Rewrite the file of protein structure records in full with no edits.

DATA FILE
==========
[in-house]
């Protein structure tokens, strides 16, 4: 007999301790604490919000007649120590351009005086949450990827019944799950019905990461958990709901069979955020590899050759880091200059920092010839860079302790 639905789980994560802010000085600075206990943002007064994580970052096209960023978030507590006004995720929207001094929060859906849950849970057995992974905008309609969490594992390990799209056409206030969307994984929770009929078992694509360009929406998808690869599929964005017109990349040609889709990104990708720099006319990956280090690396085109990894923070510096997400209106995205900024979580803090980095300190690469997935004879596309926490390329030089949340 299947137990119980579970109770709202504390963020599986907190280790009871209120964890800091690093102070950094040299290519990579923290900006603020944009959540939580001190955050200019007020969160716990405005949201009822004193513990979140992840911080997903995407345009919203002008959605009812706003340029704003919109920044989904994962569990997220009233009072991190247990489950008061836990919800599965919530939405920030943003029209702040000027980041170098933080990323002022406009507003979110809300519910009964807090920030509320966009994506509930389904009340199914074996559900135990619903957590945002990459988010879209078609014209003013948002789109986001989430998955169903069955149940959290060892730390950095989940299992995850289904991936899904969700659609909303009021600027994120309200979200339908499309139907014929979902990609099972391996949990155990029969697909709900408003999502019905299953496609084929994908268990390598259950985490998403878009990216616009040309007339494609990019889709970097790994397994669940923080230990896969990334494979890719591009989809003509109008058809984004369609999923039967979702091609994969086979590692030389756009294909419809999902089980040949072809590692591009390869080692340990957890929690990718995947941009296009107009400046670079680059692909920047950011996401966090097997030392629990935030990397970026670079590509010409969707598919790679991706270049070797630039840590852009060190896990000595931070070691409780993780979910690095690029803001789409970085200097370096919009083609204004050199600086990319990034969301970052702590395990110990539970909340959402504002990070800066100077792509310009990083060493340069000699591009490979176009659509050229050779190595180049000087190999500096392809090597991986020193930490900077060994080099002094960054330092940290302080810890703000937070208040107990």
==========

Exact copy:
[in-house]
């Protein structure tokens, strides 16, 4: 007999301790604490919000007649120590351009005086949450990827019944799950019905990461958990709901069979955020590899050759880091200059920092010839860079302790 639905789980994560802010000085600075206990943002007064994580970052096209960023978030507590006004995720929207001094929060859906849950849970057995992974905008309609969490594992390990799209056409206030969307994984929770009929078992694509360009929406998808690869599929964005017109990349040609889709990104990708720099006319990956280090690396085109990894923070510096997400209106995205900024979580803090980095300190690469997935004879596309926490390329030089949340 299947137990119980579970109770709202504390963020599986907190280790009871209120964890800091690093102070950094040299290519990579923290900006603020944009959540939580001190955050200019007020969160716990405005949201009822004193513990979140992840911080997903995407345009919203002008959605009812706003340029704003919109920044989904994962569990997220009233009072991190247990489950008061836990919800599965919530939405920030943003029209702040000027980041170098933080990323002022406009507003979110809300519910009964807090920030509320966009994506509930389904009340199914074996559900135990619903957590945002990459988010879209078609014209003013948002789109986001989430998955169903069955149940959290060892730390950095989940299992995850289904991936899904969700659609909303009021600027994120309200979200339908499309139907014929979902990609099972391996949990155990029969697909709900408003999502019905299953496609084929994908268990390598259950985490998403878009990216616009040309007339494609990019889709970097790994397994669940923080230990896969990334494979890719591009989809003509109008058809984004369609999923039967979702091609994969086979590692030389756009294909419809999902089980040949072809590692591009390869080692340990957890929690990718995947941009296009107009400046670079680059692909920047950011996401966090097997030392629990935030990397970026670079590509010409969707598919790679991706270049070797630039840590852009060190896990000595931070070691409780993780979910690095690029803001789409970085200097370096919009083609204004050199600086990319990034969301970052702590395990110990539970909340959402504002990070800066100077792509310009990083060493340069000699591009490979176009659509050229050779190595180049000087190999500096392809090597991986020193930490900077060994080099002094960054330092940290302080810890703000937070208040107990």